As she crosses the threshold into Rekha’s bedroom, a radiant heat envelopes her when she looks at Rekha. It is unbearable, as if it could bring her knees to the floor, her face crashing into cold tiles, her cheekbones shattering into translucent fragments of glass.
“I think something is happening at home,” Usha says.
“What do you mean?”
“There was a man there and his family. They were speaking about me, saying things about how I might live with him and be his wife.”
There is a stillness that comes about from these words. A period in a sentence, the white space that comes after a chapter has completed its portion of a tale. Usha sees Rekha’s eyes fall to her feet as Rekha notes the intricate silver jewelry that encompasses Usha’s ankles, her toes. She imagines Rekha wondering if she will ever hear the music of her body again. She recalls Dev’s silence.
“We can run away,” Usha states, propelling time forward with more words, with the hopes that she can begin a new chapter. That she will be the one who writes their story.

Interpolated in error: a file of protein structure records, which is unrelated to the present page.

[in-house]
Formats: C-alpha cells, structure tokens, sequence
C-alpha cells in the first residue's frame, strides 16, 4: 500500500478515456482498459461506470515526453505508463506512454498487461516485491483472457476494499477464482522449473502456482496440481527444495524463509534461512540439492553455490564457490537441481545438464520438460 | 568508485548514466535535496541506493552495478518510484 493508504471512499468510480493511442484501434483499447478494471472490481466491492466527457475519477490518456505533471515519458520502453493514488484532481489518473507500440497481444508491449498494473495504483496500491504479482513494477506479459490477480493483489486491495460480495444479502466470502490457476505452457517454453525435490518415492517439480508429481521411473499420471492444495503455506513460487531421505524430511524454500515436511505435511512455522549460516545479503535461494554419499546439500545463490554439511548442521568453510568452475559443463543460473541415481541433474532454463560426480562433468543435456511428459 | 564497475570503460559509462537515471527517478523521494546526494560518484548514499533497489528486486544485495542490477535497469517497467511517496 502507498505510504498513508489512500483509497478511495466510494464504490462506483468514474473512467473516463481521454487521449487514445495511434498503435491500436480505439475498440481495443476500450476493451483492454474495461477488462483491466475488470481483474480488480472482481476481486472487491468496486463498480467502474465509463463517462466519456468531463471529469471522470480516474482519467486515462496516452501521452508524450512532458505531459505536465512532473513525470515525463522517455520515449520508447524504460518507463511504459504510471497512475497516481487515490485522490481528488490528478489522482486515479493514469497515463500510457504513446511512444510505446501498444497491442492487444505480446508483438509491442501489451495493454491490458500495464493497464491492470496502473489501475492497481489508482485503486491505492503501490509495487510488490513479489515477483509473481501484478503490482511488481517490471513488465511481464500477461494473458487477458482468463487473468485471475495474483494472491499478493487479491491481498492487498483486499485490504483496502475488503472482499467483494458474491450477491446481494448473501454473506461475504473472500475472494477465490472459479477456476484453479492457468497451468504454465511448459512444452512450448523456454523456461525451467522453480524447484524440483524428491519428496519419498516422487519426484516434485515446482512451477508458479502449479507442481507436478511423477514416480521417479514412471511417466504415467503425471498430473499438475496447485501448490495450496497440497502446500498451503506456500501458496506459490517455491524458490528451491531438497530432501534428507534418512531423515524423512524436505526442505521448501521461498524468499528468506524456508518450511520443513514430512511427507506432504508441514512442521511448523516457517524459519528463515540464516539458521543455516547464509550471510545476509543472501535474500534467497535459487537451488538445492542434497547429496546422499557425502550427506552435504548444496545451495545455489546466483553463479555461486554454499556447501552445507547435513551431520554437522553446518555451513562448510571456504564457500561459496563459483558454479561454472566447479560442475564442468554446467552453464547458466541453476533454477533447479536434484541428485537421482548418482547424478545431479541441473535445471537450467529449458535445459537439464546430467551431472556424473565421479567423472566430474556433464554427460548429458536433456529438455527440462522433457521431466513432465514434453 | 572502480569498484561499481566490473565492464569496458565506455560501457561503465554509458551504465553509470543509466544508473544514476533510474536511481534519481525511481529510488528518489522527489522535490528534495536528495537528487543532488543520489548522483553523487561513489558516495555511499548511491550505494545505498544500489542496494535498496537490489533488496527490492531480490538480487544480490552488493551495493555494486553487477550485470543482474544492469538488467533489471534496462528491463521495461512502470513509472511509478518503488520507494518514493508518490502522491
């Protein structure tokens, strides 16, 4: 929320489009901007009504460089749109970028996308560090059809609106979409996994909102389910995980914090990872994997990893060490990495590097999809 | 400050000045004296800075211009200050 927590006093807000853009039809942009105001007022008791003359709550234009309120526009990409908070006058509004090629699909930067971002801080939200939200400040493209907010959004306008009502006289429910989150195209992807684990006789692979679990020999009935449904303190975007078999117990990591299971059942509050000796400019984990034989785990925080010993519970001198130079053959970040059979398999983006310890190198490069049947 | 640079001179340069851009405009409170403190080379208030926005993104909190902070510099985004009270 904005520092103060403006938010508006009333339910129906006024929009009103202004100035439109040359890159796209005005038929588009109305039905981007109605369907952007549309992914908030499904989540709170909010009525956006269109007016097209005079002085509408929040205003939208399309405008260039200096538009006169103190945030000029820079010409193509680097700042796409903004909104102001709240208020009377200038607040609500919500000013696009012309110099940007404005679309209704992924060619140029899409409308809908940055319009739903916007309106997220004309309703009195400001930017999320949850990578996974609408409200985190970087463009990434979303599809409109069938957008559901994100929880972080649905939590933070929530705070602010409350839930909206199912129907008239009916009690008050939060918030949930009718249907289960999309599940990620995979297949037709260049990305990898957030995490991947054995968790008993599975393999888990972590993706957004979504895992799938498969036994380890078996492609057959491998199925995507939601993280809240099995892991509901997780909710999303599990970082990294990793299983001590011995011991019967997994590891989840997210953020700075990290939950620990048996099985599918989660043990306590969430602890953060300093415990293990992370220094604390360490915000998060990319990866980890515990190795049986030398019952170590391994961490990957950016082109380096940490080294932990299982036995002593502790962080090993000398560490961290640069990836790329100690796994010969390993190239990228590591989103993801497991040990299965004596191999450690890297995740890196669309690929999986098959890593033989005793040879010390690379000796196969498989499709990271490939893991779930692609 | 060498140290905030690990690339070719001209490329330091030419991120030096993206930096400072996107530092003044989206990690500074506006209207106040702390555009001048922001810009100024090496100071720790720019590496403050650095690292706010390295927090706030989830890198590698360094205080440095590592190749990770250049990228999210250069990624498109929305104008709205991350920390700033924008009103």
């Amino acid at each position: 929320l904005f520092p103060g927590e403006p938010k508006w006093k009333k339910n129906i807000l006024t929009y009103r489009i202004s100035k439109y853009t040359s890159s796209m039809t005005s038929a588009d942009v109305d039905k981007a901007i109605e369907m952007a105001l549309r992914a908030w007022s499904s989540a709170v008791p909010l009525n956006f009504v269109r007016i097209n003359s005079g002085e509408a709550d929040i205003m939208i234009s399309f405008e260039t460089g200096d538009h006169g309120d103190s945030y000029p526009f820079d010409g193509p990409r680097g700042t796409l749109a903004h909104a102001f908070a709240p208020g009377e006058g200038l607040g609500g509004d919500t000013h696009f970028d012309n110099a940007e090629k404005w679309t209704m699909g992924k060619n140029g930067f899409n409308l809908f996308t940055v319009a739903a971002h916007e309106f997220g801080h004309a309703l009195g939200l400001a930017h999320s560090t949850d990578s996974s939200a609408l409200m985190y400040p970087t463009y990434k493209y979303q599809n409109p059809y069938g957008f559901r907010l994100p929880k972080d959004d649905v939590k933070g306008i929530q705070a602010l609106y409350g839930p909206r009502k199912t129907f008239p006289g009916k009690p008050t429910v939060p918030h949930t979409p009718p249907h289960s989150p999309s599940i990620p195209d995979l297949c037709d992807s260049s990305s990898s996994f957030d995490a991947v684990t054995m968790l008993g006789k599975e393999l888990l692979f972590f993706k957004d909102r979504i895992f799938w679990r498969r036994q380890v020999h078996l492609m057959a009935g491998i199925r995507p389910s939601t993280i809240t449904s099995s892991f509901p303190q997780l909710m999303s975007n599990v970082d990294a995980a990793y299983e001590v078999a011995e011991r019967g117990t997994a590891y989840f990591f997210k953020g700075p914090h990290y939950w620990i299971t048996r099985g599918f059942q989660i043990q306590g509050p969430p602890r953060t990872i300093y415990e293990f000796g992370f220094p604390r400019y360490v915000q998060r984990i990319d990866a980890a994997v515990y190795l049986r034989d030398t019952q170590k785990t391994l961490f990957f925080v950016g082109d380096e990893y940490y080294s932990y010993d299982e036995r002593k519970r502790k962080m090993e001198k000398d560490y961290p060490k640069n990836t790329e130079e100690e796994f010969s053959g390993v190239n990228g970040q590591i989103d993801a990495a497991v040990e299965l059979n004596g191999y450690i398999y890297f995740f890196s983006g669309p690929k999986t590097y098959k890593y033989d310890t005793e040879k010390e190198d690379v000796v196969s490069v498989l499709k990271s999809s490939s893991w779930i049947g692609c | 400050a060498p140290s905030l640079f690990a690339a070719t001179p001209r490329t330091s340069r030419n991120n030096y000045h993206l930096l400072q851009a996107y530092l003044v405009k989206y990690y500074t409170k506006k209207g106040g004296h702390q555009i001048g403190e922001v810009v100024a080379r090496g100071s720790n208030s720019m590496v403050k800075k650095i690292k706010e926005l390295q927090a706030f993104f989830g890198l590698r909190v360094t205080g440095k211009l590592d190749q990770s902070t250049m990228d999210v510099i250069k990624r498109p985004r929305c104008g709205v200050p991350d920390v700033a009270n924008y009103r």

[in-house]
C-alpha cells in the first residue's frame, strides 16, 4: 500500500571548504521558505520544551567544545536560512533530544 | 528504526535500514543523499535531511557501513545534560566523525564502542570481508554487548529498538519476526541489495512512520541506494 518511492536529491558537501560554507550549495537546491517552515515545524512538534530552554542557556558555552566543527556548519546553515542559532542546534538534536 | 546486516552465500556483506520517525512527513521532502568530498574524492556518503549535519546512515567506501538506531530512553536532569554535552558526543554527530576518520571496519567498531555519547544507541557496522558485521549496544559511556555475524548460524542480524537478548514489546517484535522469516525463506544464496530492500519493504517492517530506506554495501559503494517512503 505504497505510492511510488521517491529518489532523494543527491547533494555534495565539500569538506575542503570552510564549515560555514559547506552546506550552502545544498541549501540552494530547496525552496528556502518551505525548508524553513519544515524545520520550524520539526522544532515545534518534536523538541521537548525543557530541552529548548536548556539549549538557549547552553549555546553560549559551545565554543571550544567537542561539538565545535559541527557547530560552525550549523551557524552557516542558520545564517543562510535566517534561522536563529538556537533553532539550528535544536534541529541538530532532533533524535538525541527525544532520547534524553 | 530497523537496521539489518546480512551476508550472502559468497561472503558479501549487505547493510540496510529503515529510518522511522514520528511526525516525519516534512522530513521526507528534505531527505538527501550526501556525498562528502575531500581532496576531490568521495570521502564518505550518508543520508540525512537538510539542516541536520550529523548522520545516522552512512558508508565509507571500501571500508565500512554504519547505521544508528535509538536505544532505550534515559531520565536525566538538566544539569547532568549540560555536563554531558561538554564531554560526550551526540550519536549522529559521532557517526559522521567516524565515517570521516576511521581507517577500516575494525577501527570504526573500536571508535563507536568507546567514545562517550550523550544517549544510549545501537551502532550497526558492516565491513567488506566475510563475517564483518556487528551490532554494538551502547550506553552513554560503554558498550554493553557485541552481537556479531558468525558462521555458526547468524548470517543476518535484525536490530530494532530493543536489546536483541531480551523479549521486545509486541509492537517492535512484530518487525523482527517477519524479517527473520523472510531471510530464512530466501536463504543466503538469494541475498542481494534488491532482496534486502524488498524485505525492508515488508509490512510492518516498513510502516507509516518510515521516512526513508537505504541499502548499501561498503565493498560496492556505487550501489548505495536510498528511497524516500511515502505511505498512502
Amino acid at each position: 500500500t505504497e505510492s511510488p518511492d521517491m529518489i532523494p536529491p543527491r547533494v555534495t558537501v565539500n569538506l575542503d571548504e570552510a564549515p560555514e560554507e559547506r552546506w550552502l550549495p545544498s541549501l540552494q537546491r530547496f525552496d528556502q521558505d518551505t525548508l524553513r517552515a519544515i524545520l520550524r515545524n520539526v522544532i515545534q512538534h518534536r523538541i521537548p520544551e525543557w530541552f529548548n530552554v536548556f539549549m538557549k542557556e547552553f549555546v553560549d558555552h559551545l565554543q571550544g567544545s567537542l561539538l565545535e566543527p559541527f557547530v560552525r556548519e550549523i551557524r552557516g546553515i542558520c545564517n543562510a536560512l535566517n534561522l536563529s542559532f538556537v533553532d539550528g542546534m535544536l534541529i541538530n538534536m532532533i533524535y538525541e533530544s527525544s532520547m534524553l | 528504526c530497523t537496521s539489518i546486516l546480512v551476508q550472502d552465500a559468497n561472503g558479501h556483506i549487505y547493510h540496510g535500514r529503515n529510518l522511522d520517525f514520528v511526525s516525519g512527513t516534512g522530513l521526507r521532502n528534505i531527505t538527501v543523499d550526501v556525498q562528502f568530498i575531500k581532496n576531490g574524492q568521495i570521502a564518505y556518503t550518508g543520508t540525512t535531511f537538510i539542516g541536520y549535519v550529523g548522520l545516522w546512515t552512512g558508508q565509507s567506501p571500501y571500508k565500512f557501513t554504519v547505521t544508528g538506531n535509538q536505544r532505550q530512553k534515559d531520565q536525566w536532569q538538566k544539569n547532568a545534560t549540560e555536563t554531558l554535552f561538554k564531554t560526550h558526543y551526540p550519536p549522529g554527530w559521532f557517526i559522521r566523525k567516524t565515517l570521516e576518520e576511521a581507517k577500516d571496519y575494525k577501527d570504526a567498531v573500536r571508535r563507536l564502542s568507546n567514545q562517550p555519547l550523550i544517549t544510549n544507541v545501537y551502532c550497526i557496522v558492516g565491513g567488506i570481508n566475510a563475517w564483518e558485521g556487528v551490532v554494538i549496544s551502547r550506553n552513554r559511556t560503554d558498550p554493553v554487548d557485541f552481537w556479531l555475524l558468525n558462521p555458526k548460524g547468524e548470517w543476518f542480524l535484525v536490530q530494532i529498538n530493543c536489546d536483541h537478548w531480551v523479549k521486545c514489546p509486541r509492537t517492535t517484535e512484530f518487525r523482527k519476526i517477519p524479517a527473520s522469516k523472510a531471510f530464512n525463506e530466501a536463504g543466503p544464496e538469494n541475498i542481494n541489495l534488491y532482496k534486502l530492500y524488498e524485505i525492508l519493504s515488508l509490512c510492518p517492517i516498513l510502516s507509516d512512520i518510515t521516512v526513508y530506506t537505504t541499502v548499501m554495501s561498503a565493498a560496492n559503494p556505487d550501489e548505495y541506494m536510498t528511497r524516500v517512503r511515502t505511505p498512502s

“Yes, lets!” Rekha exclaims.
She imagines Rekha wondering if she will ever hear the music of her body again.
Usha plots their trip. She tells Rekha to travel light, to gather whatever jewelry her parents and relatives have given her, she will do the same. She knows the path that leads to Calcutta where they can sell the jewelry and live, it is only 207 kilometers away. She traces the lines on a map with her finger and feels the soft paper. It leaves a smudge of dust on its tip. The granules remind her of the ground beneath her feet, the roads that carry people to and from, wheels and legs that pass through the zig zagging lineaments designed by cartographers. They are lines to their future, like lines on palms that read like fate.